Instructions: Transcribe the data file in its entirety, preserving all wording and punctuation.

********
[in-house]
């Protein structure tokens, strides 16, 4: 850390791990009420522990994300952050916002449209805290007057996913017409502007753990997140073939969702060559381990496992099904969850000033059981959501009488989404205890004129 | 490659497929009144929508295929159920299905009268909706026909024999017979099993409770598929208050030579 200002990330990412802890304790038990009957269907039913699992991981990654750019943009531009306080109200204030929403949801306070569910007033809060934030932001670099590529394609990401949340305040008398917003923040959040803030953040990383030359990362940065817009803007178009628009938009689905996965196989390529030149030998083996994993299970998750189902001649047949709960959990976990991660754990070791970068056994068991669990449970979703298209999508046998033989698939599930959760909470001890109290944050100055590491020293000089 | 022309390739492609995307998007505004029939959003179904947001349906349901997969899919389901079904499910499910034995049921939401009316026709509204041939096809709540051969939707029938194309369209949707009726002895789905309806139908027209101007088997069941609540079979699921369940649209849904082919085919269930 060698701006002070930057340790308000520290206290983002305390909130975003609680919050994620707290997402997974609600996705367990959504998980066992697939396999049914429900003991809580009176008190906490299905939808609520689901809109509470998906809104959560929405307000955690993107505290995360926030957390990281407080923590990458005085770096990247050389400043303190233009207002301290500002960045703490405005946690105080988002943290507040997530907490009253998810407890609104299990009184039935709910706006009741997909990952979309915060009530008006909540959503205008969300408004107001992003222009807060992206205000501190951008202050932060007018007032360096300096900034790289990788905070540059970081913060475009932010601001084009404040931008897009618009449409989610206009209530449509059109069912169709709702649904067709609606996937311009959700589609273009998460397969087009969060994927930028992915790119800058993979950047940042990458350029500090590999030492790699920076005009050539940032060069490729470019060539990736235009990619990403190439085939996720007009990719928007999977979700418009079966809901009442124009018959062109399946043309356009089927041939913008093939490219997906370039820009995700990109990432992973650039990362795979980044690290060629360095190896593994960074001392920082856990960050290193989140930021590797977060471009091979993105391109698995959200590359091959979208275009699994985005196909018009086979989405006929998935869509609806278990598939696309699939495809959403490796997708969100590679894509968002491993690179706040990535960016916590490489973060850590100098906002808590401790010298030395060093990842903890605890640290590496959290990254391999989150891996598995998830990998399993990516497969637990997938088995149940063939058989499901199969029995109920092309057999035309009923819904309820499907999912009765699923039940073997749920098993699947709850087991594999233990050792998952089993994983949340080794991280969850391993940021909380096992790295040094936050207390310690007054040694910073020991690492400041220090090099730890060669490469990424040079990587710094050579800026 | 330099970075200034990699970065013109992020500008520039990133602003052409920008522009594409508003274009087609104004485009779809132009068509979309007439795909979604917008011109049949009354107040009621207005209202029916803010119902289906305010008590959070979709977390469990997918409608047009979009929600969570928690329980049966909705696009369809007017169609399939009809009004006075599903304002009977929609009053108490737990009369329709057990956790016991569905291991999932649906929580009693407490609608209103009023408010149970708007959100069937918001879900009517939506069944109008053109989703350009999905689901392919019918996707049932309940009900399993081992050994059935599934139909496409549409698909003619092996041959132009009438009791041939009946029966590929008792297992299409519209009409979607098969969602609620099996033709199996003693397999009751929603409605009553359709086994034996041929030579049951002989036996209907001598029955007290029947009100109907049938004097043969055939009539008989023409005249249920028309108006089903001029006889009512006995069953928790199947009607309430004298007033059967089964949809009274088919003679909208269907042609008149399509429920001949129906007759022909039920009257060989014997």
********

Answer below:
[in-house]
């Protein structure tokens, strides 16, 4: 850390791990009420522990994300952050916002449209805290007057996913017409502007753990997140073939969702060559381990496992099904969850000033059981959501009488989404205890004129 | 490659497929009144929508295929159920299905009268909706026909024999017979099993409770598929208050030579 200002990330990412802890304790038990009957269907039913699992991981990654750019943009531009306080109200204030929403949801306070569910007033809060934030932001670099590529394609990401949340305040008398917003923040959040803030953040990383030359990362940065817009803007178009628009938009689905996965196989390529030149030998083996994993299970998750189902001649047949709960959990976990991660754990070791970068056994068991669990449970979703298209999508046998033989698939599930959760909470001890109290944050100055590491020293000089 | 022309390739492609995307998007505004029939959003179904947001349906349901997969899919389901079904499910499910034995049921939401009316026709509204041939096809709540051969939707029938194309369209949707009726002895789905309806139908027209101007088997069941609540079979699921369940649209849904082919085919269930 060698701006002070930057340790308000520290206290983002305390909130975003609680919050994620707290997402997974609600996705367990959504998980066992697939396999049914429900003991809580009176008190906490299905939808609520689901809109509470998906809104959560929405307000955690993107505290995360926030957390990281407080923590990458005085770096990247050389400043303190233009207002301290500002960045703490405005946690105080988002943290507040997530907490009253998810407890609104299990009184039935709910706006009741997909990952979309915060009530008006909540959503205008969300408004107001992003222009807060992206205000501190951008202050932060007018007032360096300096900034790289990788905070540059970081913060475009932010601001084009404040931008897009618009449409989610206009209530449509059109069912169709709702649904067709609606996937311009959700589609273009998460397969087009969060994927930028992915790119800058993979950047940042990458350029500090590999030492790699920076005009050539940032060069490729470019060539990736235009990619990403190439085939996720007009990719928007999977979700418009079966809901009442124009018959062109399946043309356009089927041939913008093939490219997906370039820009995700990109990432992973650039990362795979980044690290060629360095190896593994960074001392920082856990960050290193989140930021590797977060471009091979993105391109698995959200590359091959979208275009699994985005196909018009086979989405006929998935869509609806278990598939696309699939495809959403490796997708969100590679894509968002491993690179706040990535960016916590490489973060850590100098906002808590401790010298030395060093990842903890605890640290590496959290990254391999989150891996598995998830990998399993990516497969637990997938088995149940063939058989499901199969029995109920092309057999035309009923819904309820499907999912009765699923039940073997749920098993699947709850087991594999233990050792998952089993994983949340080794991280969850391993940021909380096992790295040094936050207390310690007054040694910073020991690492400041220090090099730890060669490469990424040079990587710094050579800026 | 330099970075200034990699970065013109992020500008520039990133602003052409920008522009594409508003274009087609104004485009779809132009068509979309007439795909979604917008011109049949009354107040009621207005209202029916803010119902289906305010008590959070979709977390469990997918409608047009979009929600969570928690329980049966909705696009369809007017169609399939009809009004006075599903304002009977929609009053108490737990009369329709057990956790016991569905291991999932649906929580009693407490609608209103009023408010149970708007959100069937918001879900009517939506069944109008053109989703350009999905689901392919019918996707049932309940009900399993081992050994059935599934139909496409549409698909003619092996041959132009009438009791041939009946029966590929008792297992299409519209009409979607098969969602609620099996033709199996003693397999009751929603409605009553359709086994034996041929030579049951002989036996209907001598029955007290029947009100109907049938004097043969055939009539008989023409005249249920028309108006089903001029006889009512006995069953928790199947009607309430004298007033059967089964949809009274088919003679909208269907042609008149399509429920001949129906007759022909039920009257060989014997």